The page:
Types of Limited Companies

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A limited company can be set up as an organisation to run your business. This type of company is responsible for itself and its finances are very different from your own. After a limited company pays its corporation tax, it can share its profits. All profits made are owned by the limited company.


Each financial year the limited company puts its statutory accounts together and sends an annual return to Companies House. It also sends HMRC a tax return. If the company’s earnings will be more than £77,000 it registers for VAT. Many opt to employ a chartered accountant for this.


Whatever your situation, there are many limited company choices open to you. You might want limited financial liability, risk protection or to take advantage of tax efficient strategies. You might be established as a sole trader or as a freelancer, or you may not have any experience of different company types and wonder which one might suit you the best.


The options open for limited companies are variable:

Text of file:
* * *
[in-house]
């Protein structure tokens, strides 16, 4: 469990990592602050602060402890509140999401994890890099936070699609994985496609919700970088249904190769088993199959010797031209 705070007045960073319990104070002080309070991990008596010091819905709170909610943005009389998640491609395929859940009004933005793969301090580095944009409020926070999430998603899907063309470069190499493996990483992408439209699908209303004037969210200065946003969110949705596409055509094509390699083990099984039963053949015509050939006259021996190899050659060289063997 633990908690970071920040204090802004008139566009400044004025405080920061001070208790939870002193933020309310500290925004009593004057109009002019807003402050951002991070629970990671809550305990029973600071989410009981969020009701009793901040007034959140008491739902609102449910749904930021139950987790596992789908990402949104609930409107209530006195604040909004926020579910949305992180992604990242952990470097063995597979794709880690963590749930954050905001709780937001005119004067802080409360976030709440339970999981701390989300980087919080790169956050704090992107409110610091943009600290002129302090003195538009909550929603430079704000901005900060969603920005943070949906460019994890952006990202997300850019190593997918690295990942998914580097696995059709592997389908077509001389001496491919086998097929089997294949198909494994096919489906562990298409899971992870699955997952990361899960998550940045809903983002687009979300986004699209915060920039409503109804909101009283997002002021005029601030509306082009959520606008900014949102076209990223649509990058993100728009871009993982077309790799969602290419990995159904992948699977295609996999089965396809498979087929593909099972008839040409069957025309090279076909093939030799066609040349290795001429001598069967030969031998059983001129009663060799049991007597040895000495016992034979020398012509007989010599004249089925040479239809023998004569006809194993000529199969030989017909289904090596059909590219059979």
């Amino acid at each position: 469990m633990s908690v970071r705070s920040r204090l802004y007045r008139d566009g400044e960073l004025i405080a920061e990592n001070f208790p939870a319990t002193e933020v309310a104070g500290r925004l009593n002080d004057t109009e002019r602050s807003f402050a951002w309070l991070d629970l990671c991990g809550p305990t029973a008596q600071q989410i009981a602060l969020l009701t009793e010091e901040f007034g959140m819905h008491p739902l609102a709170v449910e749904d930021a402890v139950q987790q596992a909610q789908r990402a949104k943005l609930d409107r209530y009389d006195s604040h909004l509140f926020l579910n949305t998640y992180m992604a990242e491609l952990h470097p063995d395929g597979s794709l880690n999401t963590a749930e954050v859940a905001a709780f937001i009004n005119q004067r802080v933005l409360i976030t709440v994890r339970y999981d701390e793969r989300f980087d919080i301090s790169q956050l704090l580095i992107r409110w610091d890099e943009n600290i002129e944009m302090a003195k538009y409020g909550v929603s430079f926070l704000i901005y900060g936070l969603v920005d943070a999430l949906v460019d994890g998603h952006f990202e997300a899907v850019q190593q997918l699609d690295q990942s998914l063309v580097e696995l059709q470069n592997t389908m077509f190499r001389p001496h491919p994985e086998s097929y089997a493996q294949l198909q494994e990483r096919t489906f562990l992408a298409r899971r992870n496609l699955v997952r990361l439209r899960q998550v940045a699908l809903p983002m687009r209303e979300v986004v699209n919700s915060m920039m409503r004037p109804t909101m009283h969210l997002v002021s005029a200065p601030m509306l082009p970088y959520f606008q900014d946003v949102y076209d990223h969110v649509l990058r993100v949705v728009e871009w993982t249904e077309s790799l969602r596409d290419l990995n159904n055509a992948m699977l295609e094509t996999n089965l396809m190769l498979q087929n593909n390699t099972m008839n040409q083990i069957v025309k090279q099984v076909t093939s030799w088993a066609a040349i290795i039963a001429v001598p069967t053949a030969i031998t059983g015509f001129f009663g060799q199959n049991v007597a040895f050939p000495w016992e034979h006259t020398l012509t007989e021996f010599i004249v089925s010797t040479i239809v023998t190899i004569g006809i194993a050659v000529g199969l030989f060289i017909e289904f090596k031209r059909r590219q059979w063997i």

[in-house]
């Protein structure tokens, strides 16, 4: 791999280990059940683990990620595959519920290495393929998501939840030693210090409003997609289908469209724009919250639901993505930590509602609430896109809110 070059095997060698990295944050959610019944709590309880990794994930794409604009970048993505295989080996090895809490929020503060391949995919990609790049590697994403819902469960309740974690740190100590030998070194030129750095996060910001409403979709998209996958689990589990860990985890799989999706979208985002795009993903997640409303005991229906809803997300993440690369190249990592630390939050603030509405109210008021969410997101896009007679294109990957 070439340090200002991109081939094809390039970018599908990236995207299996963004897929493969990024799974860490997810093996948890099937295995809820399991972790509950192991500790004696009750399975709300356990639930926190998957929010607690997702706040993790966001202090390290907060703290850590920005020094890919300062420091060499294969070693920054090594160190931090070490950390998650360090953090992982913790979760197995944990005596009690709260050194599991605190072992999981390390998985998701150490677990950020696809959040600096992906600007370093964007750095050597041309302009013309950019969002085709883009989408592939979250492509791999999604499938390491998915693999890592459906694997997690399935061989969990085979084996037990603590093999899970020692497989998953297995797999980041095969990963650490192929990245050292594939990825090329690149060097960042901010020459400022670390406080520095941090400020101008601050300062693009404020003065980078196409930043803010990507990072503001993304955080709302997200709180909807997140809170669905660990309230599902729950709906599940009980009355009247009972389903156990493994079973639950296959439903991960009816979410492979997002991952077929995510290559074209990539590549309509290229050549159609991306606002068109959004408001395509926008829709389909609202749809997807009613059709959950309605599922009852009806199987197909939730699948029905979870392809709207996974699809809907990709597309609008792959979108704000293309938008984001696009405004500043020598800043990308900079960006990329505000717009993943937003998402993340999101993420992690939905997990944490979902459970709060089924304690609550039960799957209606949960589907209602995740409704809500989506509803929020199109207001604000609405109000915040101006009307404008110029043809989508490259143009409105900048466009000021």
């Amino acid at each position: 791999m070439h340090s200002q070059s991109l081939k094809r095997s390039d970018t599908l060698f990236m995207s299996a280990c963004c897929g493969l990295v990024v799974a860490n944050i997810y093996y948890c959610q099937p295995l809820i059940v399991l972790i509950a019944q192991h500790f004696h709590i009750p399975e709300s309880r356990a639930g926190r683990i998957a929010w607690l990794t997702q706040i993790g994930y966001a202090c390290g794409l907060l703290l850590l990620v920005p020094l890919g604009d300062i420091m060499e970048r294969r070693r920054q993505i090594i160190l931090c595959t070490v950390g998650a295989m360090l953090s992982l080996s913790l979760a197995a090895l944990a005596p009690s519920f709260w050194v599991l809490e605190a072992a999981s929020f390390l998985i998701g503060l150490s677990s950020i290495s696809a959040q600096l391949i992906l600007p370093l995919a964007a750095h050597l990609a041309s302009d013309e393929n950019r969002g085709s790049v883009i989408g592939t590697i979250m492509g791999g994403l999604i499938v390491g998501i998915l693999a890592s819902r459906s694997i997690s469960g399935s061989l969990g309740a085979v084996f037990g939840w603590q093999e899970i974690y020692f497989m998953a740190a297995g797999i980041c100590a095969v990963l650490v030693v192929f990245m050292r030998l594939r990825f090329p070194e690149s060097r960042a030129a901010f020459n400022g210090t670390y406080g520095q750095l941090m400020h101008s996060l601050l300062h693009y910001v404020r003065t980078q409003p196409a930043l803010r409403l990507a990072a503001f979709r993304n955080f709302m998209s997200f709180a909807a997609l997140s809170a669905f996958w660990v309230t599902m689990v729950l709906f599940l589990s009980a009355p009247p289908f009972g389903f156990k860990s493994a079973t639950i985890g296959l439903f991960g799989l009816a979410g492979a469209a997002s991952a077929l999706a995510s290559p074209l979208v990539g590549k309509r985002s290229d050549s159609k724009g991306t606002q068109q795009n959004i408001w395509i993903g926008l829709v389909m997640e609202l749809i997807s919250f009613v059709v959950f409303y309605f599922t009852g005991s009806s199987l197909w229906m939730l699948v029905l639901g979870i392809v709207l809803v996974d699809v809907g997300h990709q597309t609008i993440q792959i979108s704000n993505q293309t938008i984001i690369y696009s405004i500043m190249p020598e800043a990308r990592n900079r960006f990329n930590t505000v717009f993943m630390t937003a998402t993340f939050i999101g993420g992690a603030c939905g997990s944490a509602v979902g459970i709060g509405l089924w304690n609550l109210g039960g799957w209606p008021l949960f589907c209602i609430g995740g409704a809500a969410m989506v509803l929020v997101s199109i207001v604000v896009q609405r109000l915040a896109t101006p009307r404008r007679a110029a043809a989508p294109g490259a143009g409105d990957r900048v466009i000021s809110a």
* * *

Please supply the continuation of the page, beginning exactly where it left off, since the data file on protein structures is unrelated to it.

The most common option is a private company which is limited by shares. This basically means that if the company struggles to stay afloat, the shareholders are only liable for the investment value they have made in company shares. All profits of a private company, limited by shares, belong to the business itself and would normally be invested back into it. This type of company is unable to sell shares to the public.


Another type of Limited company is the private company, limited by guarantee. These types of businesses tend to be social companies and not for profit organisations such as charities and enterprises without owners. The profits of these types of companies are reinvested into them. Company members do not buy shares in it. Directors will financially support the organisation up to a certain amount if the organisation is struggling.


The public limited company bears similarities to the private company limited by shares. However, with this company, its shares are able to be sold to the public. Directors/shareholders are liable for this company’s debts should the company not succeed.


The private unlimited company may feature share capital, or may not. The members have unlimited liability. This type of company does not need to disclose as much information, because of the unlimited liability of its members.


Once you understand the types of limited companies available, you can make an informed decision about which one will suit your new company.